For whatever reason, it wasn’t an especially busy shopping day but there were still folks in abundance. I strolled through the grocery store with the other shoppers.  I noticed fairly quickly that I was fighting a few bad habits. In particular, I found myself checking the position of my weapon when someone jostled or bumped into me. I didn’t want to call attention to my sidearm unduly, so I focused on trusting my holster and avoiding overt tells.

As I moved to another store to pick up some office supplies, something took shape in the back of  my mind. Something that wasn’t quite right. I tried dismiss it as “open carry newbie paranoia”, but then it hit me. It was a touch more substantial than that:

No one noticed me.

I had been in a crowd of people for nearly half an hour: moving through them to get what I need, waiting next to them to talk to a sales associate, standing in the checkout line. In full view of dozens of people—normal suburban Americans, the minivan set—my sidearm and I went completely unnoticed.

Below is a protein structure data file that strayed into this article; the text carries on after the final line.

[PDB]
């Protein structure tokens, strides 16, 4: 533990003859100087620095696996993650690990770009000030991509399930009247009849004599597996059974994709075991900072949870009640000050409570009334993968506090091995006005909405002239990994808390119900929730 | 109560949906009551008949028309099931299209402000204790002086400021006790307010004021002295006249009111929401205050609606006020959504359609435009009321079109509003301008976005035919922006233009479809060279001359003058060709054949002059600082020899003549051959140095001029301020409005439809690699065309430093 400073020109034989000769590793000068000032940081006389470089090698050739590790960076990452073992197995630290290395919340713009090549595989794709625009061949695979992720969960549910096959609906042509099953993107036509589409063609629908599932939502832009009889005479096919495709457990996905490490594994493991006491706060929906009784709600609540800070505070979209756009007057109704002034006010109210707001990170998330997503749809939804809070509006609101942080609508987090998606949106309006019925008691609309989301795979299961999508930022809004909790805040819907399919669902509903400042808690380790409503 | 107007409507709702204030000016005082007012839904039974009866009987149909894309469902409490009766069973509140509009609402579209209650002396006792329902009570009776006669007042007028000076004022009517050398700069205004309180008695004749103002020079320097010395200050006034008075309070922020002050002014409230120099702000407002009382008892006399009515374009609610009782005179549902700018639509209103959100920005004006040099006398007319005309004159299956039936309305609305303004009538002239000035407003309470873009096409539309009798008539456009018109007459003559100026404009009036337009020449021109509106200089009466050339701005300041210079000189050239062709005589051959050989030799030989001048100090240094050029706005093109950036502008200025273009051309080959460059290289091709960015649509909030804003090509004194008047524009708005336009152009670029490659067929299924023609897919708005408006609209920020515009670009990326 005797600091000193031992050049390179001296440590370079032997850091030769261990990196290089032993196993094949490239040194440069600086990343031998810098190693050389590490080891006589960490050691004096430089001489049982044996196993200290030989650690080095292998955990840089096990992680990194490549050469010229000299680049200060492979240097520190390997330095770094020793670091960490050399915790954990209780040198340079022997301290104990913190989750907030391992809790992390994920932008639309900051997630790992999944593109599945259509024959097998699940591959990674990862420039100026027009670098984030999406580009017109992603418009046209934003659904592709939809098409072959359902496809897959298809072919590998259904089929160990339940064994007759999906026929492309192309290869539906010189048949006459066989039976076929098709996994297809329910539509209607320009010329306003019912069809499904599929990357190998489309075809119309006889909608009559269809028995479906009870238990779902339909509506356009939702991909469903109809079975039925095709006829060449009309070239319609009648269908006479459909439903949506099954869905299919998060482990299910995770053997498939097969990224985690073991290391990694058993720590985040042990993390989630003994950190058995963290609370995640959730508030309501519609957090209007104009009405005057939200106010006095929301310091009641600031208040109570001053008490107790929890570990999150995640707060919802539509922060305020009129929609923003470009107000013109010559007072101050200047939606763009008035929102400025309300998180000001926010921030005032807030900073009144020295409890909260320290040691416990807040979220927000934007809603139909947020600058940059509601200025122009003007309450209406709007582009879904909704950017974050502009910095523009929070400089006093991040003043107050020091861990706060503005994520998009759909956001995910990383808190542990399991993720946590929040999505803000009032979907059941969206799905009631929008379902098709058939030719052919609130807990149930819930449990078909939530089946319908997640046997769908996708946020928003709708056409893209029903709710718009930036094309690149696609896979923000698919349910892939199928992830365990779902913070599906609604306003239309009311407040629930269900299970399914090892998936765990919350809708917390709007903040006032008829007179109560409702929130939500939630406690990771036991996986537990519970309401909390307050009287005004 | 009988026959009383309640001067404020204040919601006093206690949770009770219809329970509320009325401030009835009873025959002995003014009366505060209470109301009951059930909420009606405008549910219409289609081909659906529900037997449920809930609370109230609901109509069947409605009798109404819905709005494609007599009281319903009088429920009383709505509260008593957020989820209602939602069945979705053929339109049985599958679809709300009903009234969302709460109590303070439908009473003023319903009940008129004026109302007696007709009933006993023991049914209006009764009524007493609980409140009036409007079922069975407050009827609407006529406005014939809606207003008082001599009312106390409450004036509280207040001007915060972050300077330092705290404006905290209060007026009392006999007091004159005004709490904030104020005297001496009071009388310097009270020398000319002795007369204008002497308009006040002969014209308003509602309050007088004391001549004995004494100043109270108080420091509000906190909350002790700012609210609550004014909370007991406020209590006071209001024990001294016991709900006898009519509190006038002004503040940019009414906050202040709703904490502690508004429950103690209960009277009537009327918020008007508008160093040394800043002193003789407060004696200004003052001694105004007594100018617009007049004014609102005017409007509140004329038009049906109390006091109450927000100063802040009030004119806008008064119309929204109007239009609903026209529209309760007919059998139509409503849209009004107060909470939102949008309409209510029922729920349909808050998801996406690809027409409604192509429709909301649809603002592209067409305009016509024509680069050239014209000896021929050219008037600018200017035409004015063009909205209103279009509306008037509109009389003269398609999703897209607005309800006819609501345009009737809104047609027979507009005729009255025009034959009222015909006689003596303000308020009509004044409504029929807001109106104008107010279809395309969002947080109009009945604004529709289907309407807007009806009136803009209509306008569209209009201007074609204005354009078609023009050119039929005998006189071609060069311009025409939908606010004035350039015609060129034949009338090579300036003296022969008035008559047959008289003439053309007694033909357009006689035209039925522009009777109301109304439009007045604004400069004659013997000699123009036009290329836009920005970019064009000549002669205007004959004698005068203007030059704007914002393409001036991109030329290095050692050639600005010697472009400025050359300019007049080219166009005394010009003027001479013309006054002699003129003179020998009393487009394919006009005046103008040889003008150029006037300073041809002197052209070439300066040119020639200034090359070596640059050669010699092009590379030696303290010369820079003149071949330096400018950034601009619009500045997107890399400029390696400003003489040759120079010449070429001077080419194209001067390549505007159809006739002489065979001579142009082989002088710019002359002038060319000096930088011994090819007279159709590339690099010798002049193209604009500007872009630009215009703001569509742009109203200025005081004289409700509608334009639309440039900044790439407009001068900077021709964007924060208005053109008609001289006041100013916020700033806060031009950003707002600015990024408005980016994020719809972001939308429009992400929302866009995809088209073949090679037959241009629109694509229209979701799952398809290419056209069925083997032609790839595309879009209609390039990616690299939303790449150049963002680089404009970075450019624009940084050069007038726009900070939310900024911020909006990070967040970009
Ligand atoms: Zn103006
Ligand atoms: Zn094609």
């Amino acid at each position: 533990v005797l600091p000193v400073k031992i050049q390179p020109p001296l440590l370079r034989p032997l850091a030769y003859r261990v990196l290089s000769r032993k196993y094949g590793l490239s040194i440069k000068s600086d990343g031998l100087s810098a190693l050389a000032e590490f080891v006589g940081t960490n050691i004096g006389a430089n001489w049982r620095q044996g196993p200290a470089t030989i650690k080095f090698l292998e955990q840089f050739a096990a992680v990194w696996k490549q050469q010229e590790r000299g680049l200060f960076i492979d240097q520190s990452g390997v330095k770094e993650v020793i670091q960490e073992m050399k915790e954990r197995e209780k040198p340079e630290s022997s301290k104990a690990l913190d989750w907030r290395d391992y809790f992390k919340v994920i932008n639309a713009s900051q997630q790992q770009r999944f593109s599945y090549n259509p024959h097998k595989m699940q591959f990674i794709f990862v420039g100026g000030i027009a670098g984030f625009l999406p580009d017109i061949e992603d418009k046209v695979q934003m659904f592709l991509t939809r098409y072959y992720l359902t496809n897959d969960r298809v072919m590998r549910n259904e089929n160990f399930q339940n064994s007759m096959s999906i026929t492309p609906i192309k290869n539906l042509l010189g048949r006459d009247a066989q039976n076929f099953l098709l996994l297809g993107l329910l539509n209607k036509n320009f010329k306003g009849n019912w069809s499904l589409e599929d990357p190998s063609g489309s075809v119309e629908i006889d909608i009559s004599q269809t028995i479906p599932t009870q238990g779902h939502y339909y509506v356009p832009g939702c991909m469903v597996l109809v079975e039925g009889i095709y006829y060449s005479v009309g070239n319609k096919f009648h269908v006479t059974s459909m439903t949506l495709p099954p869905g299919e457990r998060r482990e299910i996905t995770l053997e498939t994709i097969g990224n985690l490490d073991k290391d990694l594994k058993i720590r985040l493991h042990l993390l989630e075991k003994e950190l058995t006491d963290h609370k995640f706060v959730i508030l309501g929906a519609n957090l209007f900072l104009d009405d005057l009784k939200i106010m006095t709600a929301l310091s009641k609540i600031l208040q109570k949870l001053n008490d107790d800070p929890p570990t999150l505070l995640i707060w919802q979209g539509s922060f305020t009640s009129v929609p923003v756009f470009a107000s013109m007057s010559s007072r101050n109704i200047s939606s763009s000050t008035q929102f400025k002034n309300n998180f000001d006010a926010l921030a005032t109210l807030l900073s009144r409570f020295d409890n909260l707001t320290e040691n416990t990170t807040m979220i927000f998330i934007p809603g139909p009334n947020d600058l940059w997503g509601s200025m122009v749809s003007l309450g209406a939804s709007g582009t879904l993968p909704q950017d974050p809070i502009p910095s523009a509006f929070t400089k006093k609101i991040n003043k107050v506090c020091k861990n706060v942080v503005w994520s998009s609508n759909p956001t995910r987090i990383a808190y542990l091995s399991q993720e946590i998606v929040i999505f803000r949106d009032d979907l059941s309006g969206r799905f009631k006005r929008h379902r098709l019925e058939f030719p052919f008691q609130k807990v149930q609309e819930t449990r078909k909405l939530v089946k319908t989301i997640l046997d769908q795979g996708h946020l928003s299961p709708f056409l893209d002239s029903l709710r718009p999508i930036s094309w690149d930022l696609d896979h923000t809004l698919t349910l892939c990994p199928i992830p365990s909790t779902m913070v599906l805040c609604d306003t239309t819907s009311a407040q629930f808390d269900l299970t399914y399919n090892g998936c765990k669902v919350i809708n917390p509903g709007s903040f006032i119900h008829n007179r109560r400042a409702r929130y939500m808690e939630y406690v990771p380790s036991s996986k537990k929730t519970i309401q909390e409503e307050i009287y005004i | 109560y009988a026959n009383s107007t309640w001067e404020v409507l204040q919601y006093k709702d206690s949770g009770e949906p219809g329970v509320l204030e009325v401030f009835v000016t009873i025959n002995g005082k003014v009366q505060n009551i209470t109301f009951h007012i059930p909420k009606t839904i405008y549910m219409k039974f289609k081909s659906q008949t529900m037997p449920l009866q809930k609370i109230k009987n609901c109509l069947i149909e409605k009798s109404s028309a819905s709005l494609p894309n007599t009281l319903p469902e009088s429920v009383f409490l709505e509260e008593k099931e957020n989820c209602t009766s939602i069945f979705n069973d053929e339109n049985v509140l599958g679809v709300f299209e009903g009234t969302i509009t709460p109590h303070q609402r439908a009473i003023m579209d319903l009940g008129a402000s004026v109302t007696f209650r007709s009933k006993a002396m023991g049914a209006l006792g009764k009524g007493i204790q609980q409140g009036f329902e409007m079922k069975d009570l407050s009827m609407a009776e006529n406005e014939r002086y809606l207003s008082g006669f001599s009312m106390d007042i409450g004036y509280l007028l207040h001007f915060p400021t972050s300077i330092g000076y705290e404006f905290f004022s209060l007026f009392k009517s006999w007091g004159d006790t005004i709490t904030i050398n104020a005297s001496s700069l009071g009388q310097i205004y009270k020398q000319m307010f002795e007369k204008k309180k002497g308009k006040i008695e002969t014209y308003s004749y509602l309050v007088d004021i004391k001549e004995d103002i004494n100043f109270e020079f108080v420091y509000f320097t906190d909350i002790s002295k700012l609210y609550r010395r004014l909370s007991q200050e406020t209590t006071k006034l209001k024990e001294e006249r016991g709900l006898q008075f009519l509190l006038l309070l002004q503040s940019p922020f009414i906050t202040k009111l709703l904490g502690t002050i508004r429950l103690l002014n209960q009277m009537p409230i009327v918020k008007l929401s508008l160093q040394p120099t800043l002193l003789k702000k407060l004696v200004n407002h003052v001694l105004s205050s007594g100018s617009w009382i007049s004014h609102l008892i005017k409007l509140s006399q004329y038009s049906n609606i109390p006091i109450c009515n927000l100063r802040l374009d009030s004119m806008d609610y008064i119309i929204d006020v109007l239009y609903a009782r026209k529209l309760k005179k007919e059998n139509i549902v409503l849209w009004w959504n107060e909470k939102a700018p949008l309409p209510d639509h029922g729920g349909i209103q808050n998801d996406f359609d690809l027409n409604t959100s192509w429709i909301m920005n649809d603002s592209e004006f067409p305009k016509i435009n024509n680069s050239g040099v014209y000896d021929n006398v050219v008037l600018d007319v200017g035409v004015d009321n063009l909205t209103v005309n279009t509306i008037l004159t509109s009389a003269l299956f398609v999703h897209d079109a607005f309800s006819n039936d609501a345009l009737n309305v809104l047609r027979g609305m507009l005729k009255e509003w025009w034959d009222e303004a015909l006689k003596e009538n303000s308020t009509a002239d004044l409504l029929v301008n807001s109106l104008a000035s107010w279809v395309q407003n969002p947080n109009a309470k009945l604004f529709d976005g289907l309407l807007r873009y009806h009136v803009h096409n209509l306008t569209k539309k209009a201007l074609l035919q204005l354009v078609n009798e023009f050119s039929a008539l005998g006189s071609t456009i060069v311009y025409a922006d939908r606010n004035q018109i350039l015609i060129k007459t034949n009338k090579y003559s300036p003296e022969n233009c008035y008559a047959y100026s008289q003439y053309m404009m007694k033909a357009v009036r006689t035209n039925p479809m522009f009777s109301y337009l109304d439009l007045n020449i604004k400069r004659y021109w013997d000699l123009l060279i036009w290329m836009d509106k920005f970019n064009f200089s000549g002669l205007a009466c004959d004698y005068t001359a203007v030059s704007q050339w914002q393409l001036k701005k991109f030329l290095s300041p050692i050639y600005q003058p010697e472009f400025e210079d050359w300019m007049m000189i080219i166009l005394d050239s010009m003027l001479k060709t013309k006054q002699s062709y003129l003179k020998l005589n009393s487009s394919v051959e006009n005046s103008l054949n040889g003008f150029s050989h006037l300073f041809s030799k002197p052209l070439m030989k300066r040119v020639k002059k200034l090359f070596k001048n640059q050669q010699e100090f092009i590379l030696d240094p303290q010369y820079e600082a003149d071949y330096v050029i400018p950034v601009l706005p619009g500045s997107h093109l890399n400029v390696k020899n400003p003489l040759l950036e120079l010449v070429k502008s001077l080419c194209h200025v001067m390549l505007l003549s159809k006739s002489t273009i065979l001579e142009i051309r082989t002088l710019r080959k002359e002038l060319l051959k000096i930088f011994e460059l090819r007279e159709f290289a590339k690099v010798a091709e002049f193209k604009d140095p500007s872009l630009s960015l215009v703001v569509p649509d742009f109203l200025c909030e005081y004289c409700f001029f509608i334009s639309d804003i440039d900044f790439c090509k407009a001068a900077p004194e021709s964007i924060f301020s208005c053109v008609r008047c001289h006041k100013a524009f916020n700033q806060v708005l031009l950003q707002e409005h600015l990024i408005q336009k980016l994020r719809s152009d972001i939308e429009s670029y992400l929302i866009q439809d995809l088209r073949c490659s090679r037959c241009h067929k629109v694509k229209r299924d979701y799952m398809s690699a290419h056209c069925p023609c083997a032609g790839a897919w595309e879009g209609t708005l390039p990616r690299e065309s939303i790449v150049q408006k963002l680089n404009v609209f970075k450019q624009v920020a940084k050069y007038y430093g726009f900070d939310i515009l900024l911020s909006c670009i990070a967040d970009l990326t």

I’m not sure what response I was expecting—and I had planned for a few different ones. This, however, had never occurred to me.

The walk home was equally pleasant and equally uneventful. The turtles cared not about my sidearm, or me, or my newly-acquired supplies.  Reflecting at home over a cup of coffee, I decided that this was either a victory for the 2nd Amendment, or a sad commentary on the situational awareness of contemporary people.

One thing was clear, however. It was time to take this experiment further afield.

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Michael Jenkins is a writer and editor based in Wilmington, North Carolina. He is a lifelong reader, gardener, shooter, and musician. You can reach him at
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Vincent Czepiel

Here in NC guns aren’t scary. If you were to do that in NY, CT or MA you’d get a much different reaction.

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Clark Kent